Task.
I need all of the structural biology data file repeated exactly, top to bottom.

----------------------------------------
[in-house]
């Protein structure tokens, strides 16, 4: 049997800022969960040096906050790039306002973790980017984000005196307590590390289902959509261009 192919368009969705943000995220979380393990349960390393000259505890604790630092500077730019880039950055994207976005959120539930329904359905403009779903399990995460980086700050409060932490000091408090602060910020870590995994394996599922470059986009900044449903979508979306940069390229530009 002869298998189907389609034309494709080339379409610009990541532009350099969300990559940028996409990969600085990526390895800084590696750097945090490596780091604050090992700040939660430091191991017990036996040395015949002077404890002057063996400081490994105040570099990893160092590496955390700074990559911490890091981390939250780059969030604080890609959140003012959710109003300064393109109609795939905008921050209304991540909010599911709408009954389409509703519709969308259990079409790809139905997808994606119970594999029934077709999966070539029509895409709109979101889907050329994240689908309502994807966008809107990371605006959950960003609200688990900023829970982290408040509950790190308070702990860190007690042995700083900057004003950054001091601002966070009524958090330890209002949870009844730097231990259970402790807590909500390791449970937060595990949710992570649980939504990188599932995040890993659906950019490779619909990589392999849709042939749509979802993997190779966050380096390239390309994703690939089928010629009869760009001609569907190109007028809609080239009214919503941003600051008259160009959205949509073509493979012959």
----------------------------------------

[in-house]
């Protein structure tokens, strides 16, 4: 049997800022969960040096906050790039306002973790980017984000005196307590590390289902959509261009 192919368009969705943000995220979380393990349960390393000259505890604790630092500077730019880039950055994207976005959120539930329904359905403009779903399990995460980086700050409060932490000091408090602060910020870590995994394996599922470059986009900044449903979508979306940069390229530009 002869298998189907389609034309494709080339379409610009990541532009350099969300990559940028996409990969600085990526390895800084590696750097945090490596780091604050090992700040939660430091191991017990036996040395015949002077404890002057063996400081490994105040570099990893160092590496955390700074990559911490890091981390939250780059969030604080890609959140003012959710109003300064393109109609795939905008921050209304991540909010599911709408009954389409509703519709969308259990079409790809139905997808994606119970594999029934077709999966070539029509895409709109979101889907050329994240689908309502994807966008809107990371605006959950960003609200688990900023829970982290408040509950790190308070702990860190007690042995700083900057004003950054001091601002966070009524958090330890209002949870009844730097231990259970402790807590909500390791449970937060595990949710992570649980939504990188599932995040890993659906950019490779619909990589392999849709042939749509979802993997190779966050380096390239390309994703690939089928010629009869760009001609569907190109007028809609080239009214919503941003600051008259160009959205949509073509493979012959």